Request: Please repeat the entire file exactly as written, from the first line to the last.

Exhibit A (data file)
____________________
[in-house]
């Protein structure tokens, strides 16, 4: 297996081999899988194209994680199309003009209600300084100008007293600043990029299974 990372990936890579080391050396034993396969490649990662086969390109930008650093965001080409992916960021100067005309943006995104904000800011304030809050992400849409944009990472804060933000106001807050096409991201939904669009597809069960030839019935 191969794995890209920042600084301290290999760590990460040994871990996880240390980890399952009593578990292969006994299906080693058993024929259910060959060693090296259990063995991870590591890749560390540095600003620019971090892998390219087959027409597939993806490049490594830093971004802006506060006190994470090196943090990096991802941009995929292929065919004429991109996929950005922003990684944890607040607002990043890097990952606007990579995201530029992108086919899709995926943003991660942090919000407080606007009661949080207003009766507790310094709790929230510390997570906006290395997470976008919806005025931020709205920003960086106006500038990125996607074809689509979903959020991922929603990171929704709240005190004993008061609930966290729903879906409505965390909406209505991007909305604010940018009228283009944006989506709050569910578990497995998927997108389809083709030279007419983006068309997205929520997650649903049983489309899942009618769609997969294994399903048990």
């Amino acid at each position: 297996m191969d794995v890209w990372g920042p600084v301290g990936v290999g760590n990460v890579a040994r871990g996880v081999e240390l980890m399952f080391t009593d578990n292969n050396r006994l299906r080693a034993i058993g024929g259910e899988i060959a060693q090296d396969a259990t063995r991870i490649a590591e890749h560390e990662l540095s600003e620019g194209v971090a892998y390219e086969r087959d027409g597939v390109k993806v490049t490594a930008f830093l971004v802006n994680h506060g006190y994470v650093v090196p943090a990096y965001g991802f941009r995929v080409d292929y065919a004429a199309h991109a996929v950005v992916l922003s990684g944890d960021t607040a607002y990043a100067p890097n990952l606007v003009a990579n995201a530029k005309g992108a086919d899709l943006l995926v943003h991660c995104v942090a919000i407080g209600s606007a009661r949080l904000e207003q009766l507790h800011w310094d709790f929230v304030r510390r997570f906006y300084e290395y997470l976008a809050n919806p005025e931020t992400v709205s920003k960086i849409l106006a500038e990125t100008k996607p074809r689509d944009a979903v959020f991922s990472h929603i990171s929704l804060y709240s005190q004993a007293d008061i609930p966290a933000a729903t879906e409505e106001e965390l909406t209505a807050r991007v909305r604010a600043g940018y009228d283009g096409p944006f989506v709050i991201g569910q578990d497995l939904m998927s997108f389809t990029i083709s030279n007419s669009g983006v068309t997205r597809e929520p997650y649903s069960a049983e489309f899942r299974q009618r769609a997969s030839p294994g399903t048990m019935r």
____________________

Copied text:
[in-house]
């Protein structure tokens, strides 16, 4: 297996081999899988194209994680199309003009209600300084100008007293600043990029299974 990372990936890579080391050396034993396969490649990662086969390109930008650093965001080409992916960021100067005309943006995104904000800011304030809050992400849409944009990472804060933000106001807050096409991201939904669009597809069960030839019935 191969794995890209920042600084301290290999760590990460040994871990996880240390980890399952009593578990292969006994299906080693058993024929259910060959060693090296259990063995991870590591890749560390540095600003620019971090892998390219087959027409597939993806490049490594830093971004802006506060006190994470090196943090990096991802941009995929292929065919004429991109996929950005922003990684944890607040607002990043890097990952606007990579995201530029992108086919899709995926943003991660942090919000407080606007009661949080207003009766507790310094709790929230510390997570906006290395997470976008919806005025931020709205920003960086106006500038990125996607074809689509979903959020991922929603990171929704709240005190004993008061609930966290729903879906409505965390909406209505991007909305604010940018009228283009944006989506709050569910578990497995998927997108389809083709030279007419983006068309997205929520997650649903049983489309899942009618769609997969294994399903048990």
């Amino acid at each position: 297996m191969d794995v890209w990372g920042p600084v301290g990936v290999g760590n990460v890579a040994r871990g996880v081999e240390l980890m399952f080391t009593d578990n292969n050396r006994l299906r080693a034993i058993g024929g259910e899988i060959a060693q090296d396969a259990t063995r991870i490649a590591e890749h560390e990662l540095s600003e620019g194209v971090a892998y390219e086969r087959d027409g597939v390109k993806v490049t490594a930008f830093l971004v802006n994680h506060g006190y994470v650093v090196p943090a990096y965001g991802f941009r995929v080409d292929y065919a004429a199309h991109a996929v950005v992916l922003s990684g944890d960021t607040a607002y990043a100067p890097n990952l606007v003009a990579n995201a530029k005309g992108a086919d899709l943006l995926v943003h991660c995104v942090a919000i407080g209600s606007a009661r949080l904000e207003q009766l507790h800011w310094d709790f929230v304030r510390r997570f906006y300084e290395y997470l976008a809050n919806p005025e931020t992400v709205s920003k960086i849409l106006a500038e990125t100008k996607p074809r689509d944009a979903v959020f991922s990472h929603i990171s929704l804060y709240s005190q004993a007293d008061i609930p966290a933000a729903t879906e409505e106001e965390l909406t209505a807050r991007v909305r604010a600043g940018y009228d283009g096409p944006f989506v709050i991201g569910q578990d497995l939904m998927s997108f389809t990029i083709s030279n007419s669009g983006v068309t997205r597809e929520p997650y649903s069960a049983e489309f899942r299974q009618r769609a997969s030839p294994g399903t048990m019935r």